The US military must end its growing involvement in Africa and allow the nations of that continent to solve their own problems, otherwise the American people will pay dearly for these misguided actions, an African American journalist in Detroit says.
“We cannot accept the explanation of the US government at its face value. The US should end these military missions in Africa, the drone stations, the Central Intelligence Agency (CIA) stations; all military involvement in the African continent should end,” said Abayomi Azikiwe, editor at the Pan-African News Wire.
“Africa must solve its own problems, through its own regional and continent organizations and mass organizations. Otherwise the Unites states and the people inside the United States will pay dearly for these misguided and of course unfortunate military actions,” Azikiwe said in a phone interview with Press TV on Wednesday.
The US Army’s top officer said Monday it is likely to “increase” its train, advise and assist (TAA) missions after the death of four soldiers in Niger by developing a new unit.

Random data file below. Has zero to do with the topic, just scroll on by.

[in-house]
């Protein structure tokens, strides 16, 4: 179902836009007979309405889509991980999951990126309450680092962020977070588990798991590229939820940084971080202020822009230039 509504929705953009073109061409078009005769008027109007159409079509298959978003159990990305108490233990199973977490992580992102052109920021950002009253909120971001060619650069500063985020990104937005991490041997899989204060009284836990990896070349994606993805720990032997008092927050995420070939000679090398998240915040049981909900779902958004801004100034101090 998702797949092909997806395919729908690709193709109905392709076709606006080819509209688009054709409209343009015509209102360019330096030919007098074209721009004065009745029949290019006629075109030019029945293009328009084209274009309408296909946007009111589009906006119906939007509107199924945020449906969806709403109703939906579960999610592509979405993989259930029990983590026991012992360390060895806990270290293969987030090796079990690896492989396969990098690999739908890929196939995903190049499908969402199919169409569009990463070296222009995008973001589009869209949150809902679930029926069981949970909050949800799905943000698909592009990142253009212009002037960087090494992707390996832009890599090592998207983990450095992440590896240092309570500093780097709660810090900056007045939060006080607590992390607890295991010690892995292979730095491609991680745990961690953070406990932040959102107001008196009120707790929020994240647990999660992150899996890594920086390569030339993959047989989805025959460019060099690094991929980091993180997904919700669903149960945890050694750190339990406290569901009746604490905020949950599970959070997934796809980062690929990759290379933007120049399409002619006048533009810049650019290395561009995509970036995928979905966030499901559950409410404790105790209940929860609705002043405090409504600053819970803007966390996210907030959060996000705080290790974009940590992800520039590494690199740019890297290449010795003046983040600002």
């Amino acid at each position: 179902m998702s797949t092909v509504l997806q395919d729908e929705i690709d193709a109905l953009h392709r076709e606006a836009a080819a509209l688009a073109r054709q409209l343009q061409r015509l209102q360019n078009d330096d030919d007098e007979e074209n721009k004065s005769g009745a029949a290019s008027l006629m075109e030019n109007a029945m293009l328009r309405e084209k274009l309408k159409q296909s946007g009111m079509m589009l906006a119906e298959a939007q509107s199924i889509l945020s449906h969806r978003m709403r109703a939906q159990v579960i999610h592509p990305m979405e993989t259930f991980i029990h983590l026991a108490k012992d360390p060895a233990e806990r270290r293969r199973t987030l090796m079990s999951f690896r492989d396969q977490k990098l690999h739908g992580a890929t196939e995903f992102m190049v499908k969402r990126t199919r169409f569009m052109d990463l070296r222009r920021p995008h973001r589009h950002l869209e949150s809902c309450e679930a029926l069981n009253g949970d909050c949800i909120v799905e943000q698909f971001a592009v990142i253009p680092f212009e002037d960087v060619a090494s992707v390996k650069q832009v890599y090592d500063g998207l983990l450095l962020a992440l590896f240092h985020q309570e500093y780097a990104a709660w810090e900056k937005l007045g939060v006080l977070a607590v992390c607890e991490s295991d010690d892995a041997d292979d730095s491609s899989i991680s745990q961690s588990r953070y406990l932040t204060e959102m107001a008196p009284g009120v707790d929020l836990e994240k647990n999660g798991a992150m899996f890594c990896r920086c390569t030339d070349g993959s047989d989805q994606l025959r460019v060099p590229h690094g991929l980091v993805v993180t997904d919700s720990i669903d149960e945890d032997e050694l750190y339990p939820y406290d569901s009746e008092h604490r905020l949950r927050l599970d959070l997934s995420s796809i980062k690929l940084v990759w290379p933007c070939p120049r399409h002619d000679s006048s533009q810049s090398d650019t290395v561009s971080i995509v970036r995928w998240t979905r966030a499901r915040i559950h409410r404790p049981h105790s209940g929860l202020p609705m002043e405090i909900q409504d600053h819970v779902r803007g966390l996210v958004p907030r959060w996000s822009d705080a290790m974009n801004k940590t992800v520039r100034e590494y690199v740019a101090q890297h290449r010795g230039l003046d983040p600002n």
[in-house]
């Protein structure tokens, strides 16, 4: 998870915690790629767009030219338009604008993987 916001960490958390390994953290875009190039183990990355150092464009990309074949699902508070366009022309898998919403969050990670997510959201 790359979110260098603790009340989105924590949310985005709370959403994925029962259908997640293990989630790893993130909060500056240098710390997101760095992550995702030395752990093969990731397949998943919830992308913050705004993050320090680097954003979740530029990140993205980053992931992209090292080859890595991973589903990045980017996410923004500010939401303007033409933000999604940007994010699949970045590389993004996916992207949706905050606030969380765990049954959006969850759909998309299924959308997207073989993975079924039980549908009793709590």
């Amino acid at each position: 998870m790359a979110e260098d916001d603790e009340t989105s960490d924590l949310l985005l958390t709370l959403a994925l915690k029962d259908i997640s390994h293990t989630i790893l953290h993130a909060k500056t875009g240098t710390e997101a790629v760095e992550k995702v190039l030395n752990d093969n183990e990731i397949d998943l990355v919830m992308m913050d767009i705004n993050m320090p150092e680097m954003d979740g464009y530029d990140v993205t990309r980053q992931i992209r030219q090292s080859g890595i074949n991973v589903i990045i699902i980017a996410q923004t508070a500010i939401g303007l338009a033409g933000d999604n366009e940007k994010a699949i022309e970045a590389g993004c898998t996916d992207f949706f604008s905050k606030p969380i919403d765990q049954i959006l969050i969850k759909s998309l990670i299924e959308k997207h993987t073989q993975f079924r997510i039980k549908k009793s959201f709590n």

General Mark Milley made the comments at the Association of the army’s annual meeting in Washington, not long after four special operations commandos were ambushed to death by militants in the Western African country of Niger.
The army’s chief of staff did not mention who was responsible for the attack although he asserted that the US military does know the group.
Two other Green Berets were injured on the October 4 ambush near the Nigerien capital Niamey by militants said to be linked with the Daesh Takfiri group in Iraq and Syria.
This represents yet another escalation by the US military in Africa,” Azikiwe said. “They are claiming that they are there just on a training mission.”
“Even though the US claims to be against these extremist organizations, they have worked with these groups in various geo-political regions including Libya, including Iraq, as well as Syria and Yemen,” he added.
The United States Africa Command (AFRICOM) was established in 2007 under former US President George W. Bush and strengthened and enhanced the following year during the presidency of Barack Obama.
The force has been operating in at least 35 countries across the African continent.